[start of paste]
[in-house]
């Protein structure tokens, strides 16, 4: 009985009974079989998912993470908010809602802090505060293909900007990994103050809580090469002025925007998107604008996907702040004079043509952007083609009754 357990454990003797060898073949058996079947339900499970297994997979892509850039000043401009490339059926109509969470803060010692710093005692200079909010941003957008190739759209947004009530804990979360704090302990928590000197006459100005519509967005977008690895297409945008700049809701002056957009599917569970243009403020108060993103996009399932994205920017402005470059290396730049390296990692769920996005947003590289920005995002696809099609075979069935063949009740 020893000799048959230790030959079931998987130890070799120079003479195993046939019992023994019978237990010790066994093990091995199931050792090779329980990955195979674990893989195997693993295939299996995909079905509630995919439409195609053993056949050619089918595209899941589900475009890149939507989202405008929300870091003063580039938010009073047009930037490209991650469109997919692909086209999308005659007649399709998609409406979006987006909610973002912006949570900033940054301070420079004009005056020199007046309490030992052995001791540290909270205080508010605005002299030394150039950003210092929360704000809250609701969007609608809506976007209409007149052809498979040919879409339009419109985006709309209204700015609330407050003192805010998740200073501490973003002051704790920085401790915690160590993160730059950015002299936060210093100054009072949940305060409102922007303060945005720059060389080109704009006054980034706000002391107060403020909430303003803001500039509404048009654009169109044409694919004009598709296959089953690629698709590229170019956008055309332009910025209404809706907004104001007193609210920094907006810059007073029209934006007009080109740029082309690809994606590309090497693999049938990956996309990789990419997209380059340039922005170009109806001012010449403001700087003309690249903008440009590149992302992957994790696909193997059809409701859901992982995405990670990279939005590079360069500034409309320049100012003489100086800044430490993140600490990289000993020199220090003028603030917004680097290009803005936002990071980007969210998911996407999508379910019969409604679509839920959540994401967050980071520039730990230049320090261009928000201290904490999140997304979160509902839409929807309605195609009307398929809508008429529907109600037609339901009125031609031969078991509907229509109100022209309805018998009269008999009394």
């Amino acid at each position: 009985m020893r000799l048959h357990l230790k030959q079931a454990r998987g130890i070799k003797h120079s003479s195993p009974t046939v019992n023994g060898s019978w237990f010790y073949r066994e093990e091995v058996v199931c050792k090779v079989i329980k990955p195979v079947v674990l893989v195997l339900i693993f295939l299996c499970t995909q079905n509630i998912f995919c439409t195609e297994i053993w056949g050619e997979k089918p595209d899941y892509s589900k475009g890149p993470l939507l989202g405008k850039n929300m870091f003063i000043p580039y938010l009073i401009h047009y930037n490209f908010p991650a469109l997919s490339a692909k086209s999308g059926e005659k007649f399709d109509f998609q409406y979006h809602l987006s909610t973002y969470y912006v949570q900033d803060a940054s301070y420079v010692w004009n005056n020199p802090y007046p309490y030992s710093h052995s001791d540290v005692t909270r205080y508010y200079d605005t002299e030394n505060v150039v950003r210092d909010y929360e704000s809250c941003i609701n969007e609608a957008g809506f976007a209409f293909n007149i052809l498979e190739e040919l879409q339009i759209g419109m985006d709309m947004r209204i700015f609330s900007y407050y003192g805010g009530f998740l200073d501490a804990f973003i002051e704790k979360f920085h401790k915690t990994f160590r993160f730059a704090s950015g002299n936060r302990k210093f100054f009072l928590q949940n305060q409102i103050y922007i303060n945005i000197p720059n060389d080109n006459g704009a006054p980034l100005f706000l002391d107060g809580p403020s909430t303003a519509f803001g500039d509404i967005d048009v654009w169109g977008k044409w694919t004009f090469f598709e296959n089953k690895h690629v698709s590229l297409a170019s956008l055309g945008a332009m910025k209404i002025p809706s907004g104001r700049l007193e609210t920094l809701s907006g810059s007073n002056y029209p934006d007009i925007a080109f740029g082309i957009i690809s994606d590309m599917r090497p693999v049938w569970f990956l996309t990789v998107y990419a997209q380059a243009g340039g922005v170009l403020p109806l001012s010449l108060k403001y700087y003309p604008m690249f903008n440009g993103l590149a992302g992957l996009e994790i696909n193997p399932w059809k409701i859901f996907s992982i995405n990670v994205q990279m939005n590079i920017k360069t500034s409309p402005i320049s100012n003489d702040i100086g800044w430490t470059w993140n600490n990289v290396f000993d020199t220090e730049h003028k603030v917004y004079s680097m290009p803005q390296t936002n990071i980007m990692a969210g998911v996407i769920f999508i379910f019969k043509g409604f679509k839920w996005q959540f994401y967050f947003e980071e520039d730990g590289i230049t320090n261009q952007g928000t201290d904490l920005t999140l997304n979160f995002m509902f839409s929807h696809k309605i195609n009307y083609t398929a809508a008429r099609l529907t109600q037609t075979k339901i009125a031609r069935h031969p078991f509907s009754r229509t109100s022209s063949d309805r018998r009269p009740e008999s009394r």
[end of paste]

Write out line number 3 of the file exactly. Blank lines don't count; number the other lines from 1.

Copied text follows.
């Amino acid at each position: 009985m020893r000799l048959h357990l230790k030959q079931a454990r998987g130890i070799k003797h120079s003479s195993p009974t046939v019992n023994g060898s019978w237990f010790y073949r066994e093990e091995v058996v199931c050792k090779v079989i329980k990955p195979v079947v674990l893989v195997l339900i693993f295939l299996c499970t995909q079905n509630i998912f995919c439409t195609e297994i053993w056949g050619e997979k089918p595209d899941y892509s589900k475009g890149p993470l939507l989202g405008k850039n929300m870091f003063i000043p580039y938010l009073i401009h047009y930037n490209f908010p991650a469109l997919s490339a692909k086209s999308g059926e005659k007649f399709d109509f998609q409406y979006h809602l987006s909610t973002y969470y912006v949570q900033d803060a940054s301070y420079v010692w004009n005056n020199p802090y007046p309490y030992s710093h052995s001791d540290v005692t909270r205080y508010y200079d605005t002299e030394n505060v150039v950003r210092d909010y929360e704000s809250c941003i609701n969007e609608a957008g809506f976007a209409f293909n007149i052809l498979e190739e040919l879409q339009i759209g419109m985006d709309m947004r209204i700015f609330s900007y407050y003192g805010g009530f998740l200073d501490a804990f973003i002051e704790k979360f920085h401790k915690t990994f160590r993160f730059a704090s950015g002299n936060r302990k210093f100054f009072l928590q949940n305060q409102i103050y922007i303060n945005i000197p720059n060389d080109n006459g704009a006054p980034l100005f706000l002391d107060g809580p403020s909430t303003a519509f803001g500039d509404i967005d048009v654009w169109g977008k044409w694919t004009f090469f598709e296959n089953k690895h690629v698709s590229l297409a170019s956008l055309g945008a332009m910025k209404i002025p809706s907004g104001r700049l007193e609210t920094l809701s907006g810059s007073n002056y029209p934006d007009i925007a080109f740029g082309i957009i690809s994606d590309m599917r090497p693999v049938w569970f990956l996309t990789v998107y990419a997209q380059a243009g340039g922005v170009l403020p109806l001012s010449l108060k403001y700087y003309p604008m690249f903008n440009g993103l590149a992302g992957l996009e994790i696909n193997p399932w059809k409701i859901f996907s992982i995405n990670v994205q990279m939005n590079i920017k360069t500034s409309p402005i320049s100012n003489d702040i100086g800044w430490t470059w993140n600490n990289v290396f000993d020199t220090e730049h003028k603030v917004y004079s680097m290009p803005q390296t936002n990071i980007m990692a969210g998911v996407i769920f999508i379910f019969k043509g409604f679509k839920w996005q959540f994401y967050f947003e980071e520039d730990g590289i230049t320090n261009q952007g928000t201290d904490l920005t999140l997304n979160f995002m509902f839409s929807h696809k309605i195609n009307y083609t398929a809508a008429r099609l529907t109600q037609t075979k339901i009125a031609r069935h031969p078991f509907s009754r229509t109100s022209s063949d309805r018998r009269p009740e008999s009394r």